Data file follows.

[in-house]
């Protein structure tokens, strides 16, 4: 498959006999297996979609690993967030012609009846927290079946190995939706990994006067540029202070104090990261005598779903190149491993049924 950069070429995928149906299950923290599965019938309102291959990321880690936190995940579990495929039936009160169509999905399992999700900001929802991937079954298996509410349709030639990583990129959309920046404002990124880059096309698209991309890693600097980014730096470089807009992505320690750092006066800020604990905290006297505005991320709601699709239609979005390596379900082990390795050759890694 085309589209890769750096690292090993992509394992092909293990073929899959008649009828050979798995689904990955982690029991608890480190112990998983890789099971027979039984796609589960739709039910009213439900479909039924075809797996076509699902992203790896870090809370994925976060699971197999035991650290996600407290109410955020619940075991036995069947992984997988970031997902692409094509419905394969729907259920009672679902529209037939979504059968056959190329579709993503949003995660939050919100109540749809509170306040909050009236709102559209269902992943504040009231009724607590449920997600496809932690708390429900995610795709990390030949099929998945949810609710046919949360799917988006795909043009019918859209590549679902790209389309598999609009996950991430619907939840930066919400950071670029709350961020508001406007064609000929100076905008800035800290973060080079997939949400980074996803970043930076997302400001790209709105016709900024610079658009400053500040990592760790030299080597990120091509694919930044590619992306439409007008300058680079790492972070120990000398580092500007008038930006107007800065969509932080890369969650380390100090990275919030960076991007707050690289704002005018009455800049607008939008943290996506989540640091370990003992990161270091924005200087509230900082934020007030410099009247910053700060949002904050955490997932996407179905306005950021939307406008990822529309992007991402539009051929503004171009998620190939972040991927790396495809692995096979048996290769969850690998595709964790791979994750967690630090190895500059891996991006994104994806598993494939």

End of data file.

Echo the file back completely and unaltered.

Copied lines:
[in-house]
């Protein structure tokens, strides 16, 4: 498959006999297996979609690993967030012609009846927290079946190995939706990994006067540029202070104090990261005598779903190149491993049924 950069070429995928149906299950923290599965019938309102291959990321880690936190995940579990495929039936009160169509999905399992999700900001929802991937079954298996509410349709030639990583990129959309920046404002990124880059096309698209991309890693600097980014730096470089807009992505320690750092006066800020604990905290006297505005991320709601699709239609979005390596379900082990390795050759890694 085309589209890769750096690292090993992509394992092909293990073929899959008649009828050979798995689904990955982690029991608890480190112990998983890789099971027979039984796609589960739709039910009213439900479909039924075809797996076509699902992203790896870090809370994925976060699971197999035991650290996600407290109410955020619940075991036995069947992984997988970031997902692409094509419905394969729907259920009672679902529209037939979504059968056959190329579709993503949003995660939050919100109540749809509170306040909050009236709102559209269902992943504040009231009724607590449920997600496809932690708390429900995610795709990390030949099929998945949810609710046919949360799917988006795909043009019918859209590549679902790209389309598999609009996950991430619907939840930066919400950071670029709350961020508001406007064609000929100076905008800035800290973060080079997939949400980074996803970043930076997302400001790209709105016709900024610079658009400053500040990592760790030299080597990120091509694919930044590619992306439409007008300058680079790492972070120990000398580092500007008038930006107007800065969509932080890369969650380390100090990275919030960076991007707050690289704002005018009455800049607008939008943290996506989540640091370990003992990161270091924005200087509230900082934020007030410099009247910053700060949002904050955490997932996407179905306005950021939307406008990822529309992007991402539009051929503004171009998620190939972040991927790396495809692995096979048996290769969850690998595709964790791979994750967690630090190895500059891996991006994104994806598993494939």